“No! Uno cigarette!” I shout in a pathetic Spanish accent, hopelessly assuming that my audacious attempt to translate would calm the situation. Monstrous shadows tower behind him, smothering the moon. “Always...l…last…. one” he manages to ramble in broken English and with that remark my usually invincible patience absconds to the nearest kebab house for asylum. I begin to shove him aggressively to indicate my innocence. I soon realise all attempts to reason or at least scare him are lost as his thick brown eyes glaze over and he flips me a menacing grin. The shoving builds and he threatens to bite me like a hungry stray dog, revealing thousands of white daggers, snapping the air before me. Paralyzed, my friends watch on.
Two oversized black Rasta’s appear out of one of the alleyways on the periphery of the moonlit courtyard. Assuming that the three of them are friends I fear the worst. Many regrets filter through me such as, walking this average looking girl home and refusing to give him my last cigarette.
Earlier that day Tony woke me by kindly slapping my weary and sullen face. Lazily I roll out the to find five liberal Swedish girls frantically preparing for a day at the beach. Across the road from the hostel we enjoy a favoured continental breakfast of cheeseburgers, fries and cigarettes.
We dive out of the sun and stumble down the stairs, previous to narrowly jumping on to the metro before it scuttled off into the murky tunnel. Struggling to catch my breath we are met by the chants of a pot bellied drunk, who I imagine has been providing twenty-four hour entertainment for the tourists on board. Most of the half-witted bellowing was uttered in Spanish but on the instance when he caught the eye of a young woman, whom looking ridiculously American with a trademark bum bag, he began to quote lines from “Baby Got Back”. Barceloneta whizzed past on the walls of the metro stop and I was a little disappointed about leaving just as he began to stomp out the chorus.
The beach was as white as salt, bleached by the golden sun and stretching as far as the eye could see. The beach was teeming with hundreds of dark and glowing sunbathers but we managed to find a pocket of sand, conquering it we laid down our towels. The callous sun was agonizingly fierce against my skin and seeing as I knowingly forgot the sunscreen, it wasn’t long before I headed for rescue in the water. Cold and refreshing. I paddled until I lost breath, which wasn’t long, and tried to float, turning away from the surrounding dumped rubbish, a barrage of waves smashes me. Half drowned I swam back to the beach. The beach is peppered with merchants pounding up and down, never breaking a sweat, and selling everything from beer to sunglasses. After buying several beers from a Pakistani man in his late forties, we built a friendship and gaining loyalty points got discount as well as managing to persuade him to fetch cigarettes from the shop, a hundred metres away. Tipsy and sunburnt we trekked back to the hostel.
Hours later after balancing between harassing the Swedish girls, who share our room and getting dressed, we manage to finally leave the hostel. The club is a short walk from our hostel, just off Las Ramblas, in a corner of a small courtyard. Outside the club people fill the courtyard, buying beers from the merchants circling around them. The club is more than expensive so we regularly followed the trend of leaving the club and downed cheap bottles of beer, before returning.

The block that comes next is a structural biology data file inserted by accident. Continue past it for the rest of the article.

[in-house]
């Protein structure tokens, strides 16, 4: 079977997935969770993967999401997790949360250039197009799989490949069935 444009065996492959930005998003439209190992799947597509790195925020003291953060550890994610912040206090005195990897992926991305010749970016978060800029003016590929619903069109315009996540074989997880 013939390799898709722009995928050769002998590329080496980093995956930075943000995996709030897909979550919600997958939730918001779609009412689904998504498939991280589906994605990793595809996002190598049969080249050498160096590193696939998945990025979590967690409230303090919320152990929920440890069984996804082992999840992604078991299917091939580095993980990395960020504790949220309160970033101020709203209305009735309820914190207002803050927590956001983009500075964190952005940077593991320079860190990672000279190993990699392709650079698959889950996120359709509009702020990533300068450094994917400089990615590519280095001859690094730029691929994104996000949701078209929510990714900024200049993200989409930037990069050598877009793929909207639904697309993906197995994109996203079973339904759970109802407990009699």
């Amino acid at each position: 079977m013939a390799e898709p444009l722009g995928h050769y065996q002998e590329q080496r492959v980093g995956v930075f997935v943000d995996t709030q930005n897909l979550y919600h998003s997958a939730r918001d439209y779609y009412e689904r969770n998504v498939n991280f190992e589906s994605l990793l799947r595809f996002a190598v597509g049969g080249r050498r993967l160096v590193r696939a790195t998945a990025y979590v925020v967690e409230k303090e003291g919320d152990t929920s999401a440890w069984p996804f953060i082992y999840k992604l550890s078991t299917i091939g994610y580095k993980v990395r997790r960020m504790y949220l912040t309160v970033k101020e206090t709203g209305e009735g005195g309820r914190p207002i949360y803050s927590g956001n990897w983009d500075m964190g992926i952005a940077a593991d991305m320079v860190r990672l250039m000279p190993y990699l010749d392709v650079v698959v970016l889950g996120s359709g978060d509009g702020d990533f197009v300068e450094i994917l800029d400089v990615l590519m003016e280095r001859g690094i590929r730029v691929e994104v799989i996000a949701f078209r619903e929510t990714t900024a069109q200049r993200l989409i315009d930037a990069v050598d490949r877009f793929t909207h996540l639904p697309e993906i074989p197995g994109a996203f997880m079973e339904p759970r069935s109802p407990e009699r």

Several hours later and I am standing in a courtyard opposite to the club, smoking my remaining cigarette. A drunken Spaniard slowly stumbles as he approaches me and asks me for money. Bluntly I refused. He seems lost by my arrogance and looks around the deserted courtyard. “Smoke, can I have a smoke?” he said. Again I declined. Outraged he began to shout aggressively and I replied by physically shoving him backwards. Each time he returned more angry and insane than before. Two tall black men step forward out of the darkness and into the moonlit courtyard. “What’s going on?” the tallest one said, Fearing that I may become out numbered, as my friends are probably more drunk than myself, which suggests that they’re useless, I plead with them to help me. “I’LL GIVE YOU TWENTY EUROS TO GET THIS GUY AWAY FROM” I shouted in a fit of anger.
“Give me five hundred and I kill him,” one of them whispered to me.
“No! Just get rid of him!” I said trying to hide the laughter building in my chest. They advance towards him and the look of angry once sprawled across his face evaporates, replayed by genuine sense of fear. Backing away he dropped his arm to pick up one of many bottles of corona abandoned from clubbers. The bottle is swiped from his grasp and pushed into one of the dark alleyways. I stood, waiting to see what my twenty euro bouncers have to offer but am left disappointed as they feel that he has served his punishment. After watching him walk away the two towering men turn and laugh. “You see I protect you, any problem, you call me.” Unsure whether he was more drunk than myself I laugh and thank him. “Look! Touch this, this is my gun!” he demands, and without arguing I fumble the outline of gun in his trousers, pay him twenty Euros for a sterling job and leave.